Remote find. Device loss or theft is one of the most common means of data compromise. Most of today’s devices (or OSes) come with a feature, often not enabled by default, to find a lost or stolen device. Real-life stories abound in which people have been able to find their devices, often at a thief’s location, by using remote-find software. Of course, no one should confront a thief. Always get law enforcement involved.

Remote wipe. If you can’t find a lost or stolen device, the next best thing is to remotely wipe all personal data. Not all vendors offer remote wipe, but many, including Apple and Microsoft, do. When activated, the device, which is hopefully already encrypted and protected against unauthorized logons, will either wipe all private data when a certain number of incorrect logons are entered or when instructed to do so upon the next connection to the internet (after being instructed to wipe itself by you).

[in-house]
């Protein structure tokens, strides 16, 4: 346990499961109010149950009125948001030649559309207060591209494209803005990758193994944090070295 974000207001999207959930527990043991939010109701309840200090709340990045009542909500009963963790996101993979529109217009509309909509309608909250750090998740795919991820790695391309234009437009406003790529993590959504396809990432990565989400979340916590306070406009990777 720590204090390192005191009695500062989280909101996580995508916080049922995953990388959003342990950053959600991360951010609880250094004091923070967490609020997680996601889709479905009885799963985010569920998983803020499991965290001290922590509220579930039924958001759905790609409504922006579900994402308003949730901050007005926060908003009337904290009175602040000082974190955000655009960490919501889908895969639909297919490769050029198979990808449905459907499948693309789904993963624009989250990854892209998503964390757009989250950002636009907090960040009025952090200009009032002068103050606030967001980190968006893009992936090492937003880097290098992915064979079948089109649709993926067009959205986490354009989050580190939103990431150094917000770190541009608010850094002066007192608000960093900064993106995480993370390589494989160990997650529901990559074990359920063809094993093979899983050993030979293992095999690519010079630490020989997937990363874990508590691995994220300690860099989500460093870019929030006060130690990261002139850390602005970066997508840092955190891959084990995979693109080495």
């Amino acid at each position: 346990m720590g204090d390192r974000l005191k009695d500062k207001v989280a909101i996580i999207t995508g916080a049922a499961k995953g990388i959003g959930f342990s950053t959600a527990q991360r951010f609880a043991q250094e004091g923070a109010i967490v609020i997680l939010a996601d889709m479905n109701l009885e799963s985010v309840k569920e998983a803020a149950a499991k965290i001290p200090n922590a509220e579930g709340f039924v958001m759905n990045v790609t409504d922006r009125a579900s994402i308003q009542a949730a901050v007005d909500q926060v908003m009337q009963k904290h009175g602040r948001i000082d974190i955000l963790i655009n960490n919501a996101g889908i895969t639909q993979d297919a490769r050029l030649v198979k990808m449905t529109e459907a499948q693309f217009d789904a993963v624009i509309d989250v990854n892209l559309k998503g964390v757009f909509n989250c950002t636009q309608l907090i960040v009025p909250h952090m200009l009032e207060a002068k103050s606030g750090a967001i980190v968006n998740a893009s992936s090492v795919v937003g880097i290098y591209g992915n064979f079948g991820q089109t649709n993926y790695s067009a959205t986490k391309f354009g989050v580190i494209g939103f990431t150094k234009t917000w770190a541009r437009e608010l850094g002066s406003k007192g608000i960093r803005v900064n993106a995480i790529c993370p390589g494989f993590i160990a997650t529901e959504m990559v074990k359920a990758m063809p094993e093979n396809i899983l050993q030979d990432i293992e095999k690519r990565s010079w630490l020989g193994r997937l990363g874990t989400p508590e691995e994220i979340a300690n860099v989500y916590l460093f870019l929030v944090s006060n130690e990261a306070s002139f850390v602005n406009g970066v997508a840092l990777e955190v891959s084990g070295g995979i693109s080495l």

All of the above provide a foundation for an overall secure computing experience. Without firmware, boot, and storage encryption protection mechanisms, a truly secure computing experience cannot be ensured. But that’s only the start.

True privacy requires a secure network

The most paranoid computer security practitioners want every network connection they use to be secured. And it all starts with a VPN.

Secure VPN. Most of us are familiar with VPNs, from connecting remotely to our work networks. Corporate VPNs provide secure connectivity from your offsite remote location to the company network, but often offer no or limited protection to any other network location.

Many hardware devices and software programs allow you to use a secure VPN no matter where you connect. With these boxes or programs, your network connection is encrypted from your device to your destination, as far as possible. The best VPNs hide your originating information and/or randomly tunnel your connection among many other participating devices, making it harder for eavesdroppers to determine your identity or location.